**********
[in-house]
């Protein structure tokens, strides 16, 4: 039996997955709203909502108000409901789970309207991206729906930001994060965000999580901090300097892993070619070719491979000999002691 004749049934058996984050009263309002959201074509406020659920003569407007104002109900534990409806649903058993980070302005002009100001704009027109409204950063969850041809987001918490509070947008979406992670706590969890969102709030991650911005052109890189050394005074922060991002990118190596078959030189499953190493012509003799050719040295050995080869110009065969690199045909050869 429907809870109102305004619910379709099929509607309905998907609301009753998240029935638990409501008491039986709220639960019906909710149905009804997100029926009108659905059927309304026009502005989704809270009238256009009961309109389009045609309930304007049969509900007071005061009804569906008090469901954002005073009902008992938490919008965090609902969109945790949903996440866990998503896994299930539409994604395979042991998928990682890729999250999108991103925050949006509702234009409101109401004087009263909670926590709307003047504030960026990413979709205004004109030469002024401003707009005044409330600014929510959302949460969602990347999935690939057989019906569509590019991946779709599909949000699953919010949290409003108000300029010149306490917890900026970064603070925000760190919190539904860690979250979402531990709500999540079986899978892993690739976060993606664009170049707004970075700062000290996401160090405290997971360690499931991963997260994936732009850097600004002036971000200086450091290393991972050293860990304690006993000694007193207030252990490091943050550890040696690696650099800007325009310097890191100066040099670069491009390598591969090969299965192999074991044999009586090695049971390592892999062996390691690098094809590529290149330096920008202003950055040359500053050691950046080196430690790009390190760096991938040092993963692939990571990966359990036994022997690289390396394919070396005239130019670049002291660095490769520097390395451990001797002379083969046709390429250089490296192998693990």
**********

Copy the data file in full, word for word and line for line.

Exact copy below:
[in-house]
């Protein structure tokens, strides 16, 4: 039996997955709203909502108000409901789970309207991206729906930001994060965000999580901090300097892993070619070719491979000999002691 004749049934058996984050009263309002959201074509406020659920003569407007104002109900534990409806649903058993980070302005002009100001704009027109409204950063969850041809987001918490509070947008979406992670706590969890969102709030991650911005052109890189050394005074922060991002990118190596078959030189499953190493012509003799050719040295050995080869110009065969690199045909050869 429907809870109102305004619910379709099929509607309905998907609301009753998240029935638990409501008491039986709220639960019906909710149905009804997100029926009108659905059927309304026009502005989704809270009238256009009961309109389009045609309930304007049969509900007071005061009804569906008090469901954002005073009902008992938490919008965090609902969109945790949903996440866990998503896994299930539409994604395979042991998928990682890729999250999108991103925050949006509702234009409101109401004087009263909670926590709307003047504030960026990413979709205004004109030469002024401003707009005044409330600014929510959302949460969602990347999935690939057989019906569509590019991946779709599909949000699953919010949290409003108000300029010149306490917890900026970064603070925000760190919190539904860690979250979402531990709500999540079986899978892993690739976060993606664009170049707004970075700062000290996401160090405290997971360690499931991963997260994936732009850097600004002036971000200086450091290393991972050293860990304690006993000694007193207030252990490091943050550890040696690696650099800007325009310097890191100066040099670069491009390598591969090969299965192999074991044999009586090695049971390592892999062996390691690098094809590529290149330096920008202003950055040359500053050691950046080196430690790009390190760096991938040092993963692939990571990966359990036994022997690289390396394919070396005239130019670049002291660095490769520097390395451990001797002379083969046709390429250089490296192998693990």